Matchroom Boxing USA's and DAZN's U.S. Premier: A Review

Matchroom Boxing USA's and DAZN's U.S. Premier: A Review

By Steven Weinberg | Contributing Writer and Photographer

Published: October 08, 2018


Jessie Vargas and Thomas Dulorme fought to a majority draw at the Wintrust Arena in Chicago. Photo: Matchroom Boxing USA

Jessie Vargas and Thomas Dulorme fought to a majority draw at the Wintrust Arena in Chicago. Photo: Matchroom Boxing USA

By the time headliners, Jessie Vargas and Thomas Dulorme entered the ring on Saturday night for the United States premiere of Matchroom Boxing and DAZN, in Chicago, Illinois, the audience had already thinned out. Polish Legend Tomasz Adamek had just suffered a second-round knockout to Jarrell “Big Baby Miller,” and there wasn’t much reason for them to stick around. Those who stayed were hoping that the fireworks from the Vargas and Dulorme weigh-in would justify their attendance. Despite what was left of the audience alternatively chanting “Mexico” and “Puerto Rico” to energize the fighters, they remained relatively listless.

For most of the fight, Vargas and Dulorme kept their distance with jabs, only to mutual rush in for some quick exchanges. Dulorme appeared to stun Vargas with an overhand left to the temple at the end of the first round. Throughout the fight, Dulorme was faster and more aggressive, using head and body movement to make Vargas miss whatever was thrown. In the second round, Vargas suffered a nasty cut over his right eye as the result of a head butt that continued to trickle blood for most of the night. By the fifth round, Vargas appeared to have established some sort of rhythm, boxing from the outside, and moving inside for some quick exchanges. But like the previous rounds, Dulorme bobbed and weaved, besting Vargas with wild outside shots, again momentarily stunning Vargas. Vargas may have won the sixth and seventh rounds by staying on the outside with limited flurries, but every time he had a bit of success, it was matched by Dulorme’s ability to land straight left and rights of his own. By the tenth round, the two combatants decided to meet at center ring. For the first time of the night, Vargas got the best of Dulorme, scoring a knockdown with an overhand hand right, flush on Dulorme’s cheek. Dulorme easily beat the count, but Vargas, smelling blood, became the aggressor in the eleventh round, only to be met with one of Dulorme’s overhand rights, the same punch Dulorme had been successful with all night. By the twelfth and final round, Vargas, thinking he had control of the fight, attempted to stay on the outside, but Dulorme scored with consecutive straight left and rights. With less than twenty seconds left, Dulorme baited Vargas into a brawl, walking Vargas straight into a right hand, resulting in a knockdown. Dulorme’s late knockdown seemed to be the difference maker as the judges scored the fight 115-111 for Vargas, and 113- 113, and 113-113 resulting in a draw. The fight probably should have gone to Dulorme, but with Vargas being the “A” side, the upside is that Dulorme was able to leave the ring without an unjustified “L.”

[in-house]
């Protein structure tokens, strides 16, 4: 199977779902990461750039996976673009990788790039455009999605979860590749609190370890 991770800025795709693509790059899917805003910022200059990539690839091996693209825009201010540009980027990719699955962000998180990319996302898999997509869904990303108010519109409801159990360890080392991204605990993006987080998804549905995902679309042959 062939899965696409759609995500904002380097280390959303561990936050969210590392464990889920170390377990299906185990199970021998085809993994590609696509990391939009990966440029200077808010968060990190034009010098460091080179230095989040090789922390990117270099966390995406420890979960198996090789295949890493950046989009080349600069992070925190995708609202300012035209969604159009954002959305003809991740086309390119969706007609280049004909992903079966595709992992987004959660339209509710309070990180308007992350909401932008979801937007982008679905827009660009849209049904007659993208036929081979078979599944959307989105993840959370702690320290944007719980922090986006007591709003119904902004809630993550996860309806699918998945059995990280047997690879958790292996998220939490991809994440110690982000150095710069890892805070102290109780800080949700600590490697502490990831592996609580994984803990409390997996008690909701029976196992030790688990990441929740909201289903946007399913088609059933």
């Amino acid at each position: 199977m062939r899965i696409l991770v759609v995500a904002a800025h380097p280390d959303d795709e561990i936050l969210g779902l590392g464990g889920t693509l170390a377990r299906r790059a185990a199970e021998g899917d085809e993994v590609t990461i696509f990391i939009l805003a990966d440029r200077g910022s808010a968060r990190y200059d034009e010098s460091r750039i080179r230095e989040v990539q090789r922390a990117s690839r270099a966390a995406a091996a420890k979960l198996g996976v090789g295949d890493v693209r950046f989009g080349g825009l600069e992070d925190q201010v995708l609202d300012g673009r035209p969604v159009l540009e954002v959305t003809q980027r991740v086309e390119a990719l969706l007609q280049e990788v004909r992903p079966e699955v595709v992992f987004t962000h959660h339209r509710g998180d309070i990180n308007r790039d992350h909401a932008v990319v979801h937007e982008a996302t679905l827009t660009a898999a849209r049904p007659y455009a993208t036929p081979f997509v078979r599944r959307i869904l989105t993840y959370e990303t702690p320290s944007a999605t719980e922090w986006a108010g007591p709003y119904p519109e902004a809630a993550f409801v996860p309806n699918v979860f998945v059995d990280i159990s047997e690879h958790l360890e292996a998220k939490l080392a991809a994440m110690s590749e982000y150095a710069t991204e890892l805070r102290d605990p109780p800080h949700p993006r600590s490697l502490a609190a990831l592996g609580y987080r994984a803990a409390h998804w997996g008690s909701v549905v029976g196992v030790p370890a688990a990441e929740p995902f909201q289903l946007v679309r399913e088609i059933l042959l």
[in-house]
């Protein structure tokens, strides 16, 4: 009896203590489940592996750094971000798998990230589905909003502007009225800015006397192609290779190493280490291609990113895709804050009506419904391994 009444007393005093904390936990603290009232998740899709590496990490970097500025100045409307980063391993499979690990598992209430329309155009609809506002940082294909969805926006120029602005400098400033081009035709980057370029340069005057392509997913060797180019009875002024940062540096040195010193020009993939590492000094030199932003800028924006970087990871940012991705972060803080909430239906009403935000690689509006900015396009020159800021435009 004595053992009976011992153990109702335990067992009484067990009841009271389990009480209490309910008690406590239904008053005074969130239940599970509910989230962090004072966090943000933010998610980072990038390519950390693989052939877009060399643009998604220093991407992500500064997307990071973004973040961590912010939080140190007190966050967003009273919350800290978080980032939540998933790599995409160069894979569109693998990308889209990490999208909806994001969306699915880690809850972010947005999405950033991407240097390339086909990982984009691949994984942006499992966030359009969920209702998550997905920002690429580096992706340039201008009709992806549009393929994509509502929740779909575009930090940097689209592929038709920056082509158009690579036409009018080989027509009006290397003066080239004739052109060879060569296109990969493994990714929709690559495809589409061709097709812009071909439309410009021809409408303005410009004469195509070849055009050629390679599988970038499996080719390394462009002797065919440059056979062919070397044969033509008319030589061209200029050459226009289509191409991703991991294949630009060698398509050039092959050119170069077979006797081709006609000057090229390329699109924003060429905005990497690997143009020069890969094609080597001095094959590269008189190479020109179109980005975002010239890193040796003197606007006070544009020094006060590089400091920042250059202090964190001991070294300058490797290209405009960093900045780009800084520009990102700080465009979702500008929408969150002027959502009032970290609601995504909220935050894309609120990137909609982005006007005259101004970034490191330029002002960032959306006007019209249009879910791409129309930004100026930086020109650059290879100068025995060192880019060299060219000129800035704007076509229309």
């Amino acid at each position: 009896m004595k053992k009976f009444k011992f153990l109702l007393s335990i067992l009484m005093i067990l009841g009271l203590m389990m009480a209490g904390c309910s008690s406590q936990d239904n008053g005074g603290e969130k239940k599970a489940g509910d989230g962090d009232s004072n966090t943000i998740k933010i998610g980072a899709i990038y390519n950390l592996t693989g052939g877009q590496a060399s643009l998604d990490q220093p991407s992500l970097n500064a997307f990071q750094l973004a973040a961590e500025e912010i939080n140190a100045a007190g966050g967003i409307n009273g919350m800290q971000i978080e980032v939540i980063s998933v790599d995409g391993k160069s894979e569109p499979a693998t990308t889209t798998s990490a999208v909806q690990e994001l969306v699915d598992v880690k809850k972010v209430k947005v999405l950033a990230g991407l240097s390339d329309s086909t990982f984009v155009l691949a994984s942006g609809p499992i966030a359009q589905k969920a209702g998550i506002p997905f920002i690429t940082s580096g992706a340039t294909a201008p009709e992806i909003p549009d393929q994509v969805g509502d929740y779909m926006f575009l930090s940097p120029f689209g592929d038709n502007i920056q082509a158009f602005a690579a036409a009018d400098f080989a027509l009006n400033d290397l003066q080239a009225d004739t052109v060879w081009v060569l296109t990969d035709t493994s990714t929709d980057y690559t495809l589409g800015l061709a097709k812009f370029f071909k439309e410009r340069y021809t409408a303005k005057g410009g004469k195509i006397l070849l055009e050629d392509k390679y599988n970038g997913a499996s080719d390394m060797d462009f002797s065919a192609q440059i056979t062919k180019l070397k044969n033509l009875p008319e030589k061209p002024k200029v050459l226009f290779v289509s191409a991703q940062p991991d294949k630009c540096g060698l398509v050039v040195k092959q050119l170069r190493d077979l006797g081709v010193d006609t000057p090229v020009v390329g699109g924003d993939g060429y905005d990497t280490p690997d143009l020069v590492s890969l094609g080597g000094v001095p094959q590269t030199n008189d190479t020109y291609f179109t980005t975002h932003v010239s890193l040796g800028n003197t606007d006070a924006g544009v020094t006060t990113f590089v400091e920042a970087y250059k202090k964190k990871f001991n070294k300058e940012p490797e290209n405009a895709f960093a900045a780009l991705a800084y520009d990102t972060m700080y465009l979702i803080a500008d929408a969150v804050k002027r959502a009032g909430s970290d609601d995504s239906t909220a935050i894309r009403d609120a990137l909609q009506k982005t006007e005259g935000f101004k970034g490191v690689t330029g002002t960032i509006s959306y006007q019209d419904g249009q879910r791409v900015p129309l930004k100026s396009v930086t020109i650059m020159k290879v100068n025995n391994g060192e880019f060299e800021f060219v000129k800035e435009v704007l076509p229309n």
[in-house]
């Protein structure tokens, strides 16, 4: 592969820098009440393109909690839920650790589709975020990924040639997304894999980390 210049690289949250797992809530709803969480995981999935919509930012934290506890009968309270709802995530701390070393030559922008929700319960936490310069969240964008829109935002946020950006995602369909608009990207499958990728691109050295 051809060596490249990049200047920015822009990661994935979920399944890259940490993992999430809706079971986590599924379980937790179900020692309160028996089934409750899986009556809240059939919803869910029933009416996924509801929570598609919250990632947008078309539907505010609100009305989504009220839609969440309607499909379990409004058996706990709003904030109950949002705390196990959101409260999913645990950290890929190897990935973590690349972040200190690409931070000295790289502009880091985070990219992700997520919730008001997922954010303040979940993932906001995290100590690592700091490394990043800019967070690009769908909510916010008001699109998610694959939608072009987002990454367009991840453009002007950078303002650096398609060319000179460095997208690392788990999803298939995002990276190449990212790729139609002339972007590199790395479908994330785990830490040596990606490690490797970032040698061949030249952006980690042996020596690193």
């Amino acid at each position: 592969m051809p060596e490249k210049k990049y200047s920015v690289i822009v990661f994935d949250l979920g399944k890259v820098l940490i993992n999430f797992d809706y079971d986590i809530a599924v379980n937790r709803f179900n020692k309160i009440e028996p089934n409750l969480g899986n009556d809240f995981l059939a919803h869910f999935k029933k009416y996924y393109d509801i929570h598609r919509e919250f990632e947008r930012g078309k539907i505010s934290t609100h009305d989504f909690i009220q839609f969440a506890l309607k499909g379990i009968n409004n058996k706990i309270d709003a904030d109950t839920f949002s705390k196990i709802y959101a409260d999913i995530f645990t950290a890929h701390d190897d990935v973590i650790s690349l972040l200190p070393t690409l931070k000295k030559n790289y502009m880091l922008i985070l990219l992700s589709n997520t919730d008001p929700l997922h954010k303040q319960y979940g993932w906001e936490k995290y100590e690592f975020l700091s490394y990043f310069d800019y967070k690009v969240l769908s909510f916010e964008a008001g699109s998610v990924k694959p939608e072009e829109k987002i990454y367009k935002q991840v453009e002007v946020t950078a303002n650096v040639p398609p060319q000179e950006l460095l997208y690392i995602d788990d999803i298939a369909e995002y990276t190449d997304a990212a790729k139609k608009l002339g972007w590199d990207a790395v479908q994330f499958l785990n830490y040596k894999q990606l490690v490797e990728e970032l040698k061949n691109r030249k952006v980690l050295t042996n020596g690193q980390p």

The evening’s co-main event featured Jarrell “Big Baby” Miller, coming in at a career-high 317 pounds, against Poland’s Tomasz Adamek, who was 90 pounds lighter at 227 pounds. With the heavily Polish crowd chanting “Polska, Polska,” Adamek attempted to circle the ring moving backward, hitting Miller with left hooks to the body. The size difference between the two was so great, however, that Miller simply moved forward at will, plastering Adamek with left and right hooks to the head. Less than a minute into the second frame, Miller stunned Adamek with a thunderous right uppercut, sending Adamek stumbling backward. Miller took the few steps necessary to finish Adamek with another right uppercut, scoring a KO victory at 51 seconds of the second round. Adamek never stood a chance. The most important lesson learned, however, is that in order to sell tickets in Chicago, there needs to be a Polish fighter on the card.